June 20th 2022
Brain fog: What is it, what are the symptoms and what can we do about it?
August 5th 2021 / 0 comment
Not just a symptom of menopause, brain fog is more common than you might think. Luckily there are simple ways to clear the clouds
Do you sometimes find yourself unable to concentrate, easily distracted or struggling to remember things? You could have brain fog – and you’re not alone. A study by UCL showed that brain fog is among the most common symptoms of long Covid and Google searches for 'Covid brain fog' are up 2,750 per cent on last year.
Long Covid isn’t the only cause of brain fog, though. It could also be down to hormone imbalances, poor sleep or anxiety, among other causes. We spoke to doctors and nutritionists about brain fog symptoms to look out for and what we can do to ease that cloudy feeling. The good news is, you could be back to your sharp-minded self in no time.
What is brain fog and what are the symptoms?
“Brain fog is when you’re feeling less mentally sharp than usual,” explains dietitian Lola Biggs, who works with supplement brand Together Health. “It can affect everything from our attention span to our memory and makes us feel distracted, sluggish, tired, forgetful and unable to focus.” You might also feel spaced out or confused and have difficulty completing simple tasks, or find it difficult to form new thoughts or express what you’re thinking, Lola continues.
Struggling to multi-task is also a common symptom of brain fog, says consultant gynaecologist Dr Anne Henderson, who works with supplement brand A.Vogel.
“Forgetting words and being unable to follow a simple plot on television or calculate easy sums are all examples of brain fog too,” adds psychologist Dr Meg Arroll. “Brain fog can disrupt all areas of a person’s life.”
What causes brain fog?
1. Covid or other illnesses
“Post-viral exhaustion is quite common as we rarely give ourselves times to recover after an infection,” says nutritionist Alison Cullen. There's no concrete research on why Covid could cause brain fog but an article published by Harvard Medical School stated that damage to lungs, heart, kidneys, or other organs as a result of Covid "can impair thinking and memory and cause brain fog. For example, how can you think clearly if you’re feeling fatigued and your body is aching?"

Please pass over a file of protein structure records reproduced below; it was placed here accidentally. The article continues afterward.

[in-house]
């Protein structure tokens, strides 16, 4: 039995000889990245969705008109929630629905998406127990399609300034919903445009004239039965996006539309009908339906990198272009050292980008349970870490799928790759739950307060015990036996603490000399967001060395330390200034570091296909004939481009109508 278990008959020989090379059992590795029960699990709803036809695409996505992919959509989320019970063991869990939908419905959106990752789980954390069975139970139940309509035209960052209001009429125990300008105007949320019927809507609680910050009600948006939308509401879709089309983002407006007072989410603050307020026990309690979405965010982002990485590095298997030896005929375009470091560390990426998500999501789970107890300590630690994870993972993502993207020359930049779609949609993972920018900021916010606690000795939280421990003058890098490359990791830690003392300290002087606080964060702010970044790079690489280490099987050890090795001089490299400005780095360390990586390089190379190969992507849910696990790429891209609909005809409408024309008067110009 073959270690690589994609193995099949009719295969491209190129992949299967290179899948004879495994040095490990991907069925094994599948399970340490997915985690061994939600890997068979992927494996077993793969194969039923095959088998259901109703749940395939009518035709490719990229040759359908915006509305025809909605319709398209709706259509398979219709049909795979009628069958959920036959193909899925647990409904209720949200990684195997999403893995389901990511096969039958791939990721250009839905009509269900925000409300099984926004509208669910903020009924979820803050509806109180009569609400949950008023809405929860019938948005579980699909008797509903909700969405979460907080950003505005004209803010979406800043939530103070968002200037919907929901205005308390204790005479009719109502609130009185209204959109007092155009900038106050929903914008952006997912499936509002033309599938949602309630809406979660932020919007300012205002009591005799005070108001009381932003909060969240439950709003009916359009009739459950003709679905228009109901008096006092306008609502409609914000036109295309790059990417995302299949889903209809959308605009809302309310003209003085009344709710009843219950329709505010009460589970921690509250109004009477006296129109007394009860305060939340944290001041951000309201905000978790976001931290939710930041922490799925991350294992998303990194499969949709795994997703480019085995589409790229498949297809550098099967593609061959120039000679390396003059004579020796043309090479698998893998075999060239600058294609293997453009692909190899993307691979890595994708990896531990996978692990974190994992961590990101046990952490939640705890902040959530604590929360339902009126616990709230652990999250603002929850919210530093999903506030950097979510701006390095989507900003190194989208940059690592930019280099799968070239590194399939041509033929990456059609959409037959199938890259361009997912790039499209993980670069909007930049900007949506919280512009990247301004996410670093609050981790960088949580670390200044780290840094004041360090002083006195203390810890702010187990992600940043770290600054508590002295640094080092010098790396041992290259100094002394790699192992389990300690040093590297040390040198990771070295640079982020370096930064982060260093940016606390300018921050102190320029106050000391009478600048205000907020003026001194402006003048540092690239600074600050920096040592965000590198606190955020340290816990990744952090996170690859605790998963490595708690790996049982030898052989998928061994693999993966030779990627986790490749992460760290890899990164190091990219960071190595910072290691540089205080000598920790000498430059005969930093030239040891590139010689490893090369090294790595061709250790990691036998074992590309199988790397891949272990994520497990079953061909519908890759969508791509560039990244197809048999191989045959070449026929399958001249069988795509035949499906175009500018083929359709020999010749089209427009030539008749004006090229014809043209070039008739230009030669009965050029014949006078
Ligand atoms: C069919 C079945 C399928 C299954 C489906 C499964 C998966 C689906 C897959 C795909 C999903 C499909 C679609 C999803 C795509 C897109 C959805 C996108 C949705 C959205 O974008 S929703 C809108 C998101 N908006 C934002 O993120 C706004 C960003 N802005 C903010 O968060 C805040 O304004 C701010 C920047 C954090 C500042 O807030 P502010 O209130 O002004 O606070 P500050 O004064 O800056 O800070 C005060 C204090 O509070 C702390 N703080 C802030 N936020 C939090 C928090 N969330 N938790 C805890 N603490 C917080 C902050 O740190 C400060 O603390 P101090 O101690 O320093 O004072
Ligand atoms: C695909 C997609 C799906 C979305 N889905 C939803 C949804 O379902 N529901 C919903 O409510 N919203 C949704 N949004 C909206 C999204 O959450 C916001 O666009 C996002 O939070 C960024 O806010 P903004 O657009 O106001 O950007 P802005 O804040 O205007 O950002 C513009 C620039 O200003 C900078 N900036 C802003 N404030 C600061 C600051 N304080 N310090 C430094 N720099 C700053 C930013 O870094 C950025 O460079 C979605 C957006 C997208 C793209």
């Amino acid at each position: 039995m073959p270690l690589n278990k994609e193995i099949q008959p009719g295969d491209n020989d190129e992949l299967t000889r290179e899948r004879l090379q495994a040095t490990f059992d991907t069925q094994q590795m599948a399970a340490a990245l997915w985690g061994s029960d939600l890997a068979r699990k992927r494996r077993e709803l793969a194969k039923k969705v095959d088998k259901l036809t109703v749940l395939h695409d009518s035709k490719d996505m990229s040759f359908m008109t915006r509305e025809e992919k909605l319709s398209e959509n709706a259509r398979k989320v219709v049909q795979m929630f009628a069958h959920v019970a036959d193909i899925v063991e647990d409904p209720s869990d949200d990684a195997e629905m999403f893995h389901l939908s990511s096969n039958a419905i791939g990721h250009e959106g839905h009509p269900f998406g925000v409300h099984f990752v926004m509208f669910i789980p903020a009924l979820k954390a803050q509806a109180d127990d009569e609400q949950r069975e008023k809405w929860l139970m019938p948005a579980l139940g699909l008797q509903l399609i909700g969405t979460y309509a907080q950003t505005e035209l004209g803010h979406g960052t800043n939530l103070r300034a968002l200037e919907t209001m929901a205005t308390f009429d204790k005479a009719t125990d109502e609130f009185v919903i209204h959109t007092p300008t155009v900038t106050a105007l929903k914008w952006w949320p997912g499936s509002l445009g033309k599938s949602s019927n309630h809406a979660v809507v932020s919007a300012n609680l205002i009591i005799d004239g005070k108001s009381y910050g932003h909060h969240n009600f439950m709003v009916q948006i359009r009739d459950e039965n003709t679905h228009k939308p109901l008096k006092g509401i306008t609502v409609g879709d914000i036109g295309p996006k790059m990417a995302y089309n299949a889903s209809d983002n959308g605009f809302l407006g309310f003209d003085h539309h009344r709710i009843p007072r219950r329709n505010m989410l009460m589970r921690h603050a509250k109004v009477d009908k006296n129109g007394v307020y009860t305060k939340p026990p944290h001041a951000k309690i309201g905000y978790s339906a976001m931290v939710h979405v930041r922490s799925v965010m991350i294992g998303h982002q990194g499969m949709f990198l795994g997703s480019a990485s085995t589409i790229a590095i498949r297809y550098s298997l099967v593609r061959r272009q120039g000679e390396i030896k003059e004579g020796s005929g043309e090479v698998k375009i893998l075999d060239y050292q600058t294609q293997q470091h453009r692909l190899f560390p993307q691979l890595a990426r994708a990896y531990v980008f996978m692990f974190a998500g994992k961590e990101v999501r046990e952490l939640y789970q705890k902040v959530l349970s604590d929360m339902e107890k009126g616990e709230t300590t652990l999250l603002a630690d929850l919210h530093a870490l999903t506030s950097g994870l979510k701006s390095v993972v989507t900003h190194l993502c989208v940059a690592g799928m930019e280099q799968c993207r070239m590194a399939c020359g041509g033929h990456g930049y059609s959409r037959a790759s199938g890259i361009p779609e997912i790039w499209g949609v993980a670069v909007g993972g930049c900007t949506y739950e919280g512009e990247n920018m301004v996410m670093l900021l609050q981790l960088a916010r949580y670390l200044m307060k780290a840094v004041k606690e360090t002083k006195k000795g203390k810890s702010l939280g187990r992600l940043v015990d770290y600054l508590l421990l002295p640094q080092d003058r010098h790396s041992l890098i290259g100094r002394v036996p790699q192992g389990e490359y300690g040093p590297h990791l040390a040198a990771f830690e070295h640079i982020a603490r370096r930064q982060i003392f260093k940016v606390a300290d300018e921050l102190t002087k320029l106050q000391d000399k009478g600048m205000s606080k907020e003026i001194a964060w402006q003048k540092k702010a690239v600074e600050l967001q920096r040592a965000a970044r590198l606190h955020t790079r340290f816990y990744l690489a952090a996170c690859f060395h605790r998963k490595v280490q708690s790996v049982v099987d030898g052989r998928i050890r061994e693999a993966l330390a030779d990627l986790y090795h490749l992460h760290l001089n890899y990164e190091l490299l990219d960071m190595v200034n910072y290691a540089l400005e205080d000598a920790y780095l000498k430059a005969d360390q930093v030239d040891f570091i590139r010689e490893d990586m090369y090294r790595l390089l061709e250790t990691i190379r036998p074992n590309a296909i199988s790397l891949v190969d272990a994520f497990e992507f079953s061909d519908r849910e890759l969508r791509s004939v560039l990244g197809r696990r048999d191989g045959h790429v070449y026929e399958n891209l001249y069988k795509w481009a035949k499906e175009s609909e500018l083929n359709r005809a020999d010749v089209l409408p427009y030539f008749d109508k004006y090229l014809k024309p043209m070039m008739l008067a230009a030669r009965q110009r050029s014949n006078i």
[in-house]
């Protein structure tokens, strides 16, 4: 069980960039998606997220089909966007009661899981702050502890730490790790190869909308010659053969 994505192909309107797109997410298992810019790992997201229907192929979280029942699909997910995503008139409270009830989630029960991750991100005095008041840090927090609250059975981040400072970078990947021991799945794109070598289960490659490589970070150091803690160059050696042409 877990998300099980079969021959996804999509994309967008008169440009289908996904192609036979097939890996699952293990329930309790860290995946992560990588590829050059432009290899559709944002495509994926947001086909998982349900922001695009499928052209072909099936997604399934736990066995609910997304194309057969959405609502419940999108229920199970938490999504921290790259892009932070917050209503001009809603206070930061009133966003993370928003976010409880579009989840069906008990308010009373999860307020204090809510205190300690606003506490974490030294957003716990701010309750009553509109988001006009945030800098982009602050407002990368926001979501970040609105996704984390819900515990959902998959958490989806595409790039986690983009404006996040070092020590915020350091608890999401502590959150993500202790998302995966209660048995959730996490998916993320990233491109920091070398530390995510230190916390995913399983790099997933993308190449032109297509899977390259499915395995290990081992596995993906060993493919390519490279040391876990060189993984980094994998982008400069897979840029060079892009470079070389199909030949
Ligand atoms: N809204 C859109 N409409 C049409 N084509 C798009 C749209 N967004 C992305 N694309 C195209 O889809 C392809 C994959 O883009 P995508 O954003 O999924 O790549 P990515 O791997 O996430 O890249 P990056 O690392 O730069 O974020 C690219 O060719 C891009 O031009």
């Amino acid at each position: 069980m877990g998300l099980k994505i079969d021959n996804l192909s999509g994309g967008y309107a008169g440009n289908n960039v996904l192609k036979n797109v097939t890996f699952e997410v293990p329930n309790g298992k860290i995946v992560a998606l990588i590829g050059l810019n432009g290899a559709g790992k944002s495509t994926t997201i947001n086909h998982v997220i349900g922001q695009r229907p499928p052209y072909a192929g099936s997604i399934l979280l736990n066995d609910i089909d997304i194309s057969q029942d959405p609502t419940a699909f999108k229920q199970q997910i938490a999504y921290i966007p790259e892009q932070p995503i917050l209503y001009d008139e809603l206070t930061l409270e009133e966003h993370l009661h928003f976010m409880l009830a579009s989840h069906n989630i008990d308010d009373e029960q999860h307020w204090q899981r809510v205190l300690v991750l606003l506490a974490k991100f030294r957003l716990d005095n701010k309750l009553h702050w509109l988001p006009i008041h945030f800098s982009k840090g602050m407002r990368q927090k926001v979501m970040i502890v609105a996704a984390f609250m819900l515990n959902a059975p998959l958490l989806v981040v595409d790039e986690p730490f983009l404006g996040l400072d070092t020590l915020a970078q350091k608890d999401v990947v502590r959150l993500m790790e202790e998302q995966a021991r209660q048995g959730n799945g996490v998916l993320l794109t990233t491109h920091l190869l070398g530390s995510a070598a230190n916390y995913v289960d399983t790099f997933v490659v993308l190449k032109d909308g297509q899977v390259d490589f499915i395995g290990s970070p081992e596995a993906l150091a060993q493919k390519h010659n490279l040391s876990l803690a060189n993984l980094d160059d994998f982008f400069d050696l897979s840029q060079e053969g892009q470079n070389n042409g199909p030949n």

2. Anxiety and stress
People who suffer from anxiety will often struggle with brain fog too. “Anxiety and stress can lead to high cortisol levels,” explains Lola. “High levels of this stress hormone over a long time have been shown to kill brain cells and decrease the rate at which new brain cells are made.”
3. You’re pregnant
Baby brain is a real thing. “During pregnancy it’s normal to feel overwhelmed by decision-making, but our calming hormone progesterone which is released during pregnancy, wants us to relax into our instincts, something we’re generally not good at,” explains Natasha Richardson, herbalist and founder of natural period care brand Forage Botanicals. “Our desire to be productive clashes with the hormone that wants us to relax, which can create a feeling of brain fog.”
4. You’re dehydrated
“Dehydration is probably the simplest and most prevalent cause of brain fog,” says Alison. “Even mild dehydration can cause chaos in the brain, as well as severely reducing energy levels.”
5. You’re perimenopausal
Hormone fluctuations that we see during perimenopause can lead to a foggy feeling or being disassociated and hazy in the memory department, says Alison.
“Brain fog can be driven by a decline in oestrogen, which we see a dip of in perimenopause,” adds Dr Anne Henderson.
Testosterone mustn’t be forgotten either - it also drops as we age. “Testosterone is important for clarity and helping with a sharp mind and we don’t often think about the impact of this on brain fog and memory function,” adds Tania Adib, consultant gynaecologist at The Medical Chambers.
6. You’re pre-menstrual
In the same way perimenopause hormone fluctuations can cause brain fog, so too can pre-menstrual hormones. “Brain fog naturally worsens during the premenstrual stage of our periods as our energy reduces and the body prepares for rest, but often doesn't get it,” says Natasha.
7. You’ve got allergies
“Some foods, such as fermented foods, tomatoes and some fish, are high in histamine which some people, including those who are allergy-prone, have an issue with processing in the body,” explains nutritionist Daniel O’Shaugnessy. “A symptom of this can be brain fog.”
8. You’re not sleeping well